Chatter: Fetch a Qualified JobScore?

Challenging the Google Gods…

The new Fetch Footprint is promising recruiters “deep Web extraction technologies,” which is a really fancy way of saying the company will scour public-data sources and lurk on social/professional networking sites to gather information.

The company’s president, ex-ADP exec Jerry Thurber, says Footprint is designed to intelligently parse data relevant to hiring decisions.

In addition to vetting corporate employment candidates, the Fetch folks also can help with background checking, applicant tracking, and job fit assessments.

Stamping Qualified on Sales Candidates…

Go-To-Market Strategies, a sales and marketing online community with claims of about 150,000 users, has a new niche job board, promising recruiters access to “qualified” sales and marketing professionals.

One-part gimmicky, one-part unique, the process allows applicants who both meet the hiring company’s qualifications and successfully pass Go-To-Market Strategies’ prescreening process to be stamped “Qualified.”

Because it does not blindly post jobs found across the Internet, the company says its members can trust the job board to find the best employers.

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Despite it being free for employers to post their sales and marketing positions, the site is still pretty bare in the postings department.

If you visit, the site requires that each job include salary expectations. The website will also verify each week that the position is being actively recruited by the employer.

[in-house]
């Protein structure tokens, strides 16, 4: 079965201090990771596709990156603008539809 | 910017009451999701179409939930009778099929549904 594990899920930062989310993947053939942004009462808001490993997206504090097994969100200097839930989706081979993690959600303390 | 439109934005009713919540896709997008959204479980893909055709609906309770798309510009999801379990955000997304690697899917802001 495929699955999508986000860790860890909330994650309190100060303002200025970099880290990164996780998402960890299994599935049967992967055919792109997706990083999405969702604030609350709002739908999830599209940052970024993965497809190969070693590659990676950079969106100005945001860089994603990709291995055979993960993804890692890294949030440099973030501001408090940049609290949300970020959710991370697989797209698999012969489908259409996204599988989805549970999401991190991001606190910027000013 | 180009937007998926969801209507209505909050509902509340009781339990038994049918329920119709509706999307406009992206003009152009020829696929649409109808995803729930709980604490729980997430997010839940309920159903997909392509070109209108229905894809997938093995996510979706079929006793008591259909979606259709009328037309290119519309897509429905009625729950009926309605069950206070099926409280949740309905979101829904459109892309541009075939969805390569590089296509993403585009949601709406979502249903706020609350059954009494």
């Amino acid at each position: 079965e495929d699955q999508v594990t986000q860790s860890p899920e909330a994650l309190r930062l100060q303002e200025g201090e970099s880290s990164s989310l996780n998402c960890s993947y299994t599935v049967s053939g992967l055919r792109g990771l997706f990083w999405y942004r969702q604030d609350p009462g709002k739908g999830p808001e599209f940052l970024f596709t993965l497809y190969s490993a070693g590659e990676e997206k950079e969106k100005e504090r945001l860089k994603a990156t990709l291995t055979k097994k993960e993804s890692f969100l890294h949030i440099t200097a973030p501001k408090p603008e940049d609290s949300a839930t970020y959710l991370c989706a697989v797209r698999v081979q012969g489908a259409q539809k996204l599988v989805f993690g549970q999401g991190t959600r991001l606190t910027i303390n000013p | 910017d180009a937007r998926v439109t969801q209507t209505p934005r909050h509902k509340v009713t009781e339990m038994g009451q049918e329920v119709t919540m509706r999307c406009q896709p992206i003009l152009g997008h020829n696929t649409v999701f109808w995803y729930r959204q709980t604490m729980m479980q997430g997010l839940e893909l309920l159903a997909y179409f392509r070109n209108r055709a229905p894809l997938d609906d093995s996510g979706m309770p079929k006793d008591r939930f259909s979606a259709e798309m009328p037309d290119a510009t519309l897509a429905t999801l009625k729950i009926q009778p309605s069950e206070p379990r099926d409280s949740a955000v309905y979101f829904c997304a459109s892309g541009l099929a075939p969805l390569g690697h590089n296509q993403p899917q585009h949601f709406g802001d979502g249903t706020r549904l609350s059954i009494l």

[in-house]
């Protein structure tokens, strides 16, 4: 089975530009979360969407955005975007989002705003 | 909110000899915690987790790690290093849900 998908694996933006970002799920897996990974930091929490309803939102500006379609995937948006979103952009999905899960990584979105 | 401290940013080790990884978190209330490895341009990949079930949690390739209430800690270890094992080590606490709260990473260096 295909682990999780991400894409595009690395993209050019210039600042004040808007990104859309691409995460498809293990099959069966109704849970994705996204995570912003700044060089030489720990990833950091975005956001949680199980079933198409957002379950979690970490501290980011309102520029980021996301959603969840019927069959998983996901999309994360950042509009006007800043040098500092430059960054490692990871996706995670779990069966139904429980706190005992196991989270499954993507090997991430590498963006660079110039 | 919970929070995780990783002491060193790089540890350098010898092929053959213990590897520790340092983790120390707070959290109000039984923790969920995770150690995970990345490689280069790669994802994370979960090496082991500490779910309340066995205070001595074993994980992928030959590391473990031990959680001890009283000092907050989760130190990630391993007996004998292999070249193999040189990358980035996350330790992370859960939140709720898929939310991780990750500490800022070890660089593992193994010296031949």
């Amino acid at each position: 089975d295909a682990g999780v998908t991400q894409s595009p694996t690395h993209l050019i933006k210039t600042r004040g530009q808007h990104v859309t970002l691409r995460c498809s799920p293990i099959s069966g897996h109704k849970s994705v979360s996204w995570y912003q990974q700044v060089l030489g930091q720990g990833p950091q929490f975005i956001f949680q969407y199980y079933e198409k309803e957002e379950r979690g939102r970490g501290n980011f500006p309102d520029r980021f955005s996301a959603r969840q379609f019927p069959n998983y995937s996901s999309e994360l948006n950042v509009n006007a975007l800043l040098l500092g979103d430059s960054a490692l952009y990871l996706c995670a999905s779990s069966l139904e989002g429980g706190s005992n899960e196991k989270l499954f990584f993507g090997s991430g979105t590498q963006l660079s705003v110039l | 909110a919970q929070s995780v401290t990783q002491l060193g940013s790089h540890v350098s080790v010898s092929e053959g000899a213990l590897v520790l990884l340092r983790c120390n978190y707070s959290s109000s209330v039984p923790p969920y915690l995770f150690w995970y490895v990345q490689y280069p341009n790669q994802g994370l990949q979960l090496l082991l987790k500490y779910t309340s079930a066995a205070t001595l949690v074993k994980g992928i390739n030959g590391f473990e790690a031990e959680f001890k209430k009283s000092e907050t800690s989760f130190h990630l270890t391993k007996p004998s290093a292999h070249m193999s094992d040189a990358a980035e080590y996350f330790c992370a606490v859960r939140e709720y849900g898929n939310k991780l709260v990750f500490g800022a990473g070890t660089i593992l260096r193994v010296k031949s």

Learning to Share…

A new sourcing cooperative, JobScore is getting a lot of buzz because it allows recruiters to build a candidate pipeline and swap “war stories” with other companies over certain candidates and their resumes.

We like that the “JobScore SHARE plan” lets recruiters share resumes to earn credits, then contact as many candidates as they share for free. But the JobScore SUBSCRIBE plan doesn’t allow sharing of resumes, so you pay a monthly subscription fee.

While you can use JobScore as your applicant tracking system, the company says its focus is on sourcing candidates and cooperative recruiting, not applicant tracking. But if you already use an ATS, you can still use JobScore by running your sourcing through JobScore, exporting the resumes from JobScore, then importing them into your ATS.

Elaine Rigoli has nearly 15 years of experience managing content and community for various B2B and consumer websites. Elaine has written thousands of business and technology articles and has been quoted in The Wall Street Journal and eWeek, among other publications.

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2 Comments on “Chatter: Fetch a Qualified JobScore?

  1. Of course, with Fetch there is a serious problem with confusing one person with another, of “poisoning the well” by pretending to be someone else when commenting, and even creating fake profiles and comments to ruin someone. Since Fetch reports what they find to the company, not the individual, there is no individual protection from fraud, libel, or defamation. On top of everything else, services like Fetch could make discrimination lawsuits practically impossible, since alternative reasons for any negative action can be planted and then “discovered” by Fetch and other tools.

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